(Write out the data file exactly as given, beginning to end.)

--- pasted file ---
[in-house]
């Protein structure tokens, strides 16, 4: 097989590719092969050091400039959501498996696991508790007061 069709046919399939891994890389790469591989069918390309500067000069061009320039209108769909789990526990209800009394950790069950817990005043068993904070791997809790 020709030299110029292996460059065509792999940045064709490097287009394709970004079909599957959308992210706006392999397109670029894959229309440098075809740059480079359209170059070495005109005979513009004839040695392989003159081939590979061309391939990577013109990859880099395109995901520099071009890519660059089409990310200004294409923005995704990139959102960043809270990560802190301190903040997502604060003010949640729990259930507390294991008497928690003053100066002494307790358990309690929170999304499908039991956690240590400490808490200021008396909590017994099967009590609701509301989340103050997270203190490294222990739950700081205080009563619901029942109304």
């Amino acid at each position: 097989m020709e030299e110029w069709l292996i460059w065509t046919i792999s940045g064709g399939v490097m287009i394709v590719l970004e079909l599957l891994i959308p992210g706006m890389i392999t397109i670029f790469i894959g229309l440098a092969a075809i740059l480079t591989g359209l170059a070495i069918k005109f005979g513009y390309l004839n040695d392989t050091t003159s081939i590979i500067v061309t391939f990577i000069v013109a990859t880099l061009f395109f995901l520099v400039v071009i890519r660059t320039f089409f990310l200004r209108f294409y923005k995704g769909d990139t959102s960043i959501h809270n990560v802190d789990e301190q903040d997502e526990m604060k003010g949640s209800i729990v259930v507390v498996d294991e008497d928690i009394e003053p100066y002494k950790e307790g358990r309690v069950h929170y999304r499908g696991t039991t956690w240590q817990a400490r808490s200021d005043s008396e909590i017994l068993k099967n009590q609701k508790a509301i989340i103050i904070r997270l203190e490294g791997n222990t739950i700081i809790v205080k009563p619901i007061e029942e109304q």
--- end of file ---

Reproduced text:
[in-house]
């Protein structure tokens, strides 16, 4: 097989590719092969050091400039959501498996696991508790007061 069709046919399939891994890389790469591989069918390309500067000069061009320039209108769909789990526990209800009394950790069950817990005043068993904070791997809790 020709030299110029292996460059065509792999940045064709490097287009394709970004079909599957959308992210706006392999397109670029894959229309440098075809740059480079359209170059070495005109005979513009004839040695392989003159081939590979061309391939990577013109990859880099395109995901520099071009890519660059089409990310200004294409923005995704990139959102960043809270990560802190301190903040997502604060003010949640729990259930507390294991008497928690003053100066002494307790358990309690929170999304499908039991956690240590400490808490200021008396909590017994099967009590609701509301989340103050997270203190490294222990739950700081205080009563619901029942109304």
């Amino acid at each position: 097989m020709e030299e110029w069709l292996i460059w065509t046919i792999s940045g064709g399939v490097m287009i394709v590719l970004e079909l599957l891994i959308p992210g706006m890389i392999t397109i670029f790469i894959g229309l440098a092969a075809i740059l480079t591989g359209l170059a070495i069918k005109f005979g513009y390309l004839n040695d392989t050091t003159s081939i590979i500067v061309t391939f990577i000069v013109a990859t880099l061009f395109f995901l520099v400039v071009i890519r660059t320039f089409f990310l200004r209108f294409y923005k995704g769909d990139t959102s960043i959501h809270n990560v802190d789990e301190q903040d997502e526990m604060k003010g949640s209800i729990v259930v507390v498996d294991e008497d928690i009394e003053p100066y002494k950790e307790g358990r309690v069950h929170y999304r499908g696991t039991t956690w240590q817990a400490r808490s200021d005043s008396e909590i017994l068993k099967n009590q609701k508790a509301i989340i103050i904070r997270l203190e490294g791997n222990t739950i700081i809790v205080k009563p619901i007061e029942e109304q």